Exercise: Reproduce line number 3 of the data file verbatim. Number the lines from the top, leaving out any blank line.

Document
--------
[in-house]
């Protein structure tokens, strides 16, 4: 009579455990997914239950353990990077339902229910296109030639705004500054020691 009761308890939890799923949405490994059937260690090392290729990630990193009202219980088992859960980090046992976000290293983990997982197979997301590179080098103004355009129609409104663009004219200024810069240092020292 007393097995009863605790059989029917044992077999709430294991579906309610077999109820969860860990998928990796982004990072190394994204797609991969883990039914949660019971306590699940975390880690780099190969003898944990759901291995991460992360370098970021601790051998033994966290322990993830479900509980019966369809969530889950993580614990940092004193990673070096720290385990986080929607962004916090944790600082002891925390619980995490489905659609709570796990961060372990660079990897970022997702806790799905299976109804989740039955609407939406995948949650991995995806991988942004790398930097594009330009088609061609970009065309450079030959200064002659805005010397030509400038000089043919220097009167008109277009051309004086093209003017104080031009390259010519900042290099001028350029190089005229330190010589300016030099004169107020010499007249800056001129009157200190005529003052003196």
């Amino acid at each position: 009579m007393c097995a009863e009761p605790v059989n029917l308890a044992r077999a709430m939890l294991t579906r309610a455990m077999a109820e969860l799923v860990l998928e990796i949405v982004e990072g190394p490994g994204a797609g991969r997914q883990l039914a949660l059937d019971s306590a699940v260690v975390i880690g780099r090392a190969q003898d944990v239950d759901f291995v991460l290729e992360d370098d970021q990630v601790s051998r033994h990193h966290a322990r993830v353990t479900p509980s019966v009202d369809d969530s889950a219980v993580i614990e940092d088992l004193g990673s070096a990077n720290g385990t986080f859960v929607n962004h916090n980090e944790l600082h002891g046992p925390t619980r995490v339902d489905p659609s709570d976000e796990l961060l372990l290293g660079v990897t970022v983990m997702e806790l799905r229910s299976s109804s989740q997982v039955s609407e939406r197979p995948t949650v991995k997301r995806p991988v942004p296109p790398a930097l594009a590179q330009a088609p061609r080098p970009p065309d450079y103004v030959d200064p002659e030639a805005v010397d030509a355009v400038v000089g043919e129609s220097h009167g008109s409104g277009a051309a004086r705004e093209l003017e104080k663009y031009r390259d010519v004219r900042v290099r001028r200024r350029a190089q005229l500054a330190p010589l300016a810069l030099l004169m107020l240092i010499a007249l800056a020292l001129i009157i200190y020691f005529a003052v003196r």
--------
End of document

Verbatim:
């Amino acid at each position: 009579m007393c097995a009863e009761p605790v059989n029917l308890a044992r077999a709430m939890l294991t579906r309610a455990m077999a109820e969860l799923v860990l998928e990796i949405v982004e990072g190394p490994g994204a797609g991969r997914q883990l039914a949660l059937d019971s306590a699940v260690v975390i880690g780099r090392a190969q003898d944990v239950d759901f291995v991460l290729e992360d370098d970021q990630v601790s051998r033994h990193h966290a322990r993830v353990t479900p509980s019966v009202d369809d969530s889950a219980v993580i614990e940092d088992l004193g990673s070096a990077n720290g385990t986080f859960v929607n962004h916090n980090e944790l600082h002891g046992p925390t619980r995490v339902d489905p659609s709570d976000e796990l961060l372990l290293g660079v990897t970022v983990m997702e806790l799905r229910s299976s109804s989740q997982v039955s609407e939406r197979p995948t949650v991995k997301r995806p991988v942004p296109p790398a930097l594009a590179q330009a088609p061609r080098p970009p065309d450079y103004v030959d200064p002659e030639a805005v010397d030509a355009v400038v000089g043919e129609s220097h009167g008109s409104g277009a051309a004086r705004e093209l003017e104080k663009y031009r390259d010519v004219r900042v290099r001028r200024r350029a190089q005229l500054a330190p010589l300016a810069l030099l004169m107020l240092i010499a007249l800056a020292l001129i009157i200190y020691f005529a003052v003196r």